Encounters with Anonymous: Time Passages

This particular photograph is a rectangular print, 3 1/2 inches by 5 1/4 inches. At that ratio, it is most likely from a 35mm camera. It is perforated on the left side of the frame. The paper is sturdy but bowed, most likely from heat and age. It is glossy on the recto, matte on the verso. On the verso are the old three-line “Kodak VELOX Paper.” The edges are deckled. In the top border, slightly cropped is the date “Nov 56”.

The actual picture itself is 8 cm x 12 cm, a glossy monochrome gelatin silver print. The size tells me that it comes from a 35mm camera, which seems standard enough. But in 1956 there were still an awful lot of medium-format cameras being used for amateur photography.

The composition is a fairly regular division of the frame into the “rule of thirds” with light at the top and dark at the bottom. The top third of the picture is monotone; it almost blown out, yet it is still darker than the center objects in the frame. Just above the slightly tilted horizon line, near the center, there is a short vertical line, slightly obscured. It appears to be an industrial smokestack of some sort. Little else in that “background” is visible or identifiable.

The point of highest contrast is almost exactly dead center. At the left edge of the frame is a half ellipse that serves as a triangle to lead the viewer into the picture. In the lower left corner is a bright, mostly featureless rectangular shape with a slight blur at its right end. In the extreme lower right corner is a mild vignette effect. Everything in the picture is soft focus. Most of this picture is filled with horizontals, but the foreground to the right of the rectangular shape contains several square shapes, warped to trapezoids, creating a pattern of vanishing diagonal lines that lead into the distance — or they would, if they were not interrrupted by the main subject matter of the photograph.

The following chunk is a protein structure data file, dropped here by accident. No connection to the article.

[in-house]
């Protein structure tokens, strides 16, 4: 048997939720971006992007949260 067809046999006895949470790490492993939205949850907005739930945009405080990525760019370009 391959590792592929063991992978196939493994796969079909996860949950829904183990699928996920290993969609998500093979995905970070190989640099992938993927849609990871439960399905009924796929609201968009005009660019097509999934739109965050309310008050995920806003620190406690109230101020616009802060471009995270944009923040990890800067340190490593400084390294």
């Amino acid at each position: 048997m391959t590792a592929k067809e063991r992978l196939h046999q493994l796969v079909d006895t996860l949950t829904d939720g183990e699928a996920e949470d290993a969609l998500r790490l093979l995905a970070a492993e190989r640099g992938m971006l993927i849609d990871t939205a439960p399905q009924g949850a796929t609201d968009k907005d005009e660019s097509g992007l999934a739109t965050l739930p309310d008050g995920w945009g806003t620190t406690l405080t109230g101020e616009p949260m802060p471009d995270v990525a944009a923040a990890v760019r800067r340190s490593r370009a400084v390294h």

The main subject matter is also the brightest object in the frame. It is an airplane: American Airlines. The old American Airlines logo is visible at the aft of the plane beyond the last window. The tail of the plane also reads “American” with the plane’s numerals written above it.

Even if I did not know this photograph was taken most likely around November of 1956, there are plenty of other clues for dating the photograph. The AA logo is a solid color with the eagle facing right. This logo is the company’s second logo, completely monochrome (blue in real life), and was used from 1945 to 1962. Judging from the number of windows, number of propellers and the shape of the tail, the airplane itself seems to be a Convair 240, manufactured between 1947 and 1954. Furthermore, the perspective of the camera seems to be located inside another airplane. The blur at the bottom of the frame is likely a propeller blade in motion. That would mean that the photograph was taken from inside a four-engine turboprop airplane. While it’s impossible for me to tell which four-engine plane, it would likely be a DC-6 or DC-7 which would also put the date after 1949. The three-line “Kodak VELOX Paper” stamp on the verso also dates this print in the 1950s.

A basic interpretation is that the photograph shows an airplane at an airport on the tarmac. This airport is difficult to identify, It is near a body of water, and somewhat distant from an industrial area. But then most of them are. That it’s taken from a four-engine plane suggests that it is a person on an intercontinental flight. That would also narrow the number of airports at which this photo was likely taken.

In 1956 a transcontinental flight would have been a rather momentous occasion. Today a jet flight from New York to Los Angeles — the flagship trip for American Airlines — takes around six hours. In 1939 that same flight in a DC-3 turboprop plane took 20 hours with several stops along the way. With the adoption of the DC-6, the flight was still around 12 hours, but that was a massive technological leap compared to twenty — and it required only one stop in Chicago. If this photo were taken from a brand new DC-7 (first built in 1953), it would have been on the plane that was first to fly from Idlewild (Now JFK Airport) to LAX non-stop, in 8 hours.

No wonder the anonymous photographer here thought it was a special moment to raise their camera and take a picture as they dollied toward the runway.

Categories Photography

Omar Willey was born at St. Frances Cabrini Hospital in Seattle and grew up near Lucky Market on Beacon Avenue. He believes Seattle is the greatest city on Earth and came to this conclusion by travelling much of the Earth. He is a junior member of Lesser Seattle and, as an oboist, does not blow his own trumpet. Contact him at omar [at] seattlestar [dot] net

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